After the End: Timing Socialism in Contemporary African Art at Wallach Art Gallery
After the End: Timing Socialism in Contemporary African Art, Wallach Art Gallery, Columbia University, New York City, June 15 – October 6, 2019
Philosopher and Columbia University faculty member Souleymane Bachir Diagne’s 2013 book The Ink of the Scholars: Reflections on Philosophy in Africa situates the afterlife of socialism in sub-Saharan Africa after the fall of the Soviet Union in 1989 in terms of “a search for itself.”(Souleymane Bachir Diagne, The Ink of the Scholars: Reflections on Philosophy in Africa. Dakar : CODESRIA, Council for the Development of Social Science Research in Africa, 2016.)
Taking Diagne’s framing as its premise, the exhibition After the End: Timing Socialism in Contemporary African Art presents African artists’ investigations of socialism through the lens of shifting temporalities—marking the first such presentation in North America. Curated by former Columbia University graduate student Álvaro Luís Lima (now Assistant Professor at the University of Florida), After the End consists of approximately two dozen artworks by ten artists in a pared-down installation that foregrounds the artworks’ formal qualities.
Upon entering the gallery, located on the fourth floor of the Lenfest Center for the Arts, the viewer is confronted with a long wall printed with a brief introductory text. Here, the curator characterizes the history of sub-Saharan Africa after 1989 as a period of “social upheaval” coming just thirty years after independence, explicitly referencing Diagne in his proposition that the exhibition functions as “a space for this search to continue.” Entrances to the gallery frame either side of the wall, rendering the path forward unclear, and the open-endedness of the viewer’s route through the exhibition is reinforced by a total absence of didactic information on the walls. Luís Lima asserts in the introductory notes of the publication available at the show’s entrance that the installation is intended to foster an experience, rather than tell a particular story for someone else to read. The principle of open-endedness applies to the publication as well, with as many as four introductory and theoretical framing notes, and two or three possible interpretations for nearly each object. The vagueness of the introductory wall text and the privileging of aesthetic experience in the installation stands in contrast to the rigorous historical specificity and plethora of critical frameworks present in the accompanying publication. This bifurcation between aestheticism and historicism generates two possible experiences of the exhibition.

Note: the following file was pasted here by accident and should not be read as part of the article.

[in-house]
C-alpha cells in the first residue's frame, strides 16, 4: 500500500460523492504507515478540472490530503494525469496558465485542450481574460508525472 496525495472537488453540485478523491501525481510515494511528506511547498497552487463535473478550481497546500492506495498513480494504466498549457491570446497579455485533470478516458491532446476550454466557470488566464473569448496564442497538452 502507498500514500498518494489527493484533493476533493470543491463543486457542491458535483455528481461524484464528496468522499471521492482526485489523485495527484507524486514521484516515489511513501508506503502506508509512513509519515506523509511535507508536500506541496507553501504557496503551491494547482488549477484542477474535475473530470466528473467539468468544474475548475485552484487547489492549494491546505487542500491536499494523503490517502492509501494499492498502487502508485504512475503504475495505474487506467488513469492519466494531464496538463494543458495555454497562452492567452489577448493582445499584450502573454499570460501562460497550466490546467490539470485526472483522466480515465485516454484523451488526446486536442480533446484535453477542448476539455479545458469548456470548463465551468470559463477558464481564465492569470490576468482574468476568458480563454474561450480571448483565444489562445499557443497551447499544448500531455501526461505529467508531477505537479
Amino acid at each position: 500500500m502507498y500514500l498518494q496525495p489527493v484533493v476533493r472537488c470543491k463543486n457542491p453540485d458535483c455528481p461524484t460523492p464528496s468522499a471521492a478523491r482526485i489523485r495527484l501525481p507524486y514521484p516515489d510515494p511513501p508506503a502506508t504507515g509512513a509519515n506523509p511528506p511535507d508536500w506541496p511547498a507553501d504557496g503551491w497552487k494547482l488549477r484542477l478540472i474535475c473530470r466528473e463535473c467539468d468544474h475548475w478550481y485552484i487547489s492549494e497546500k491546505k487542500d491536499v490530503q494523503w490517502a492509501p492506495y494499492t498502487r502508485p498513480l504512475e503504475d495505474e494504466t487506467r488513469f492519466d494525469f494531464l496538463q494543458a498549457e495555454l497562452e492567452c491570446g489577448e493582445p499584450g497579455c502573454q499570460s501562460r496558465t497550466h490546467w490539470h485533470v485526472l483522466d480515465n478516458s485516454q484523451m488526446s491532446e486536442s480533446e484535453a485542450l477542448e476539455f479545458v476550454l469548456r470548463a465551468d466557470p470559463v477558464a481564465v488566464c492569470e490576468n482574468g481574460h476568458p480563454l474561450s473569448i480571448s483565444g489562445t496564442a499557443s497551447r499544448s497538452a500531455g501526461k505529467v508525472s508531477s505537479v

The artworks on view belong to a variety of media, including video, sculpture, painting and interdisciplinary works, yet nearly all engage with some aspect of photography’s penchant for both artifice and evidence. Kiluanji Kia Henda’s Icarus 13: First Journey to the Sun (2007) engages with the exhibition’s themes of heterochronicity and socialist legacies in a particularly playful and poignant way. The work consists of ten large-scale photographic prints of abandoned architectural structures in contemporary Angola accompanied by a wall-size text detailing the space mission referenced in the title whose aim is to measure the temperature of the sun. The tension between the fictionalized account of Icarus 13 and the images of the failed infrastructure planning projects of the socialist state points to the fallacy of the photograph as evidence by conjuring an alternative future that may yet come to be. An autodidact, Kia Henda (b. 1979) lives in Luanda, Angola and Lisbon, Portugal. He was first inspired by the work of South African photojournalist David Goldblatt, whose photographic projects explore the colonial past, deploying irony and humor to challenge accepted narratives of history and identity.
Nástio Mosquito’s Manifesto (2008) picks up another thread that binds many of the show’s works, namely the artists’ engagements with the European avant-garde movements of the first half of the twentieth century. Also from Angola, Mosquito (b. 1981) explores issues of cultural patrimony, drawing on his training as a camera operator and filmmaker. This single-channel video projected onto a circular screen placed just a few inches off the floor, Manifesto offers seventeen points of advice on how to be “ironic, hypocritical and not give a f—.” The work appropriates the slogans and jargon of contemporary corporate and wellness cultures, shifting between absurdity (“allow events / people to f— you up”) and sagacity (“be inspired by what transcends your existence”), ultimately affecting a provocative parody reminiscent of Dada. The brightly colored words juxtaposed with distorted photographs and patterns swirl on the floor, prompting the viewer to walk around the circular disk, but ultimately frustrating one’s attempt to read the texts without contorting one’s neck. Manifesto’s connection to the efflorescence and negotiation of socialism in sub-Saharan Africa is ostensibly rooted in the artist’s biography, rather than the content or form of the work itself.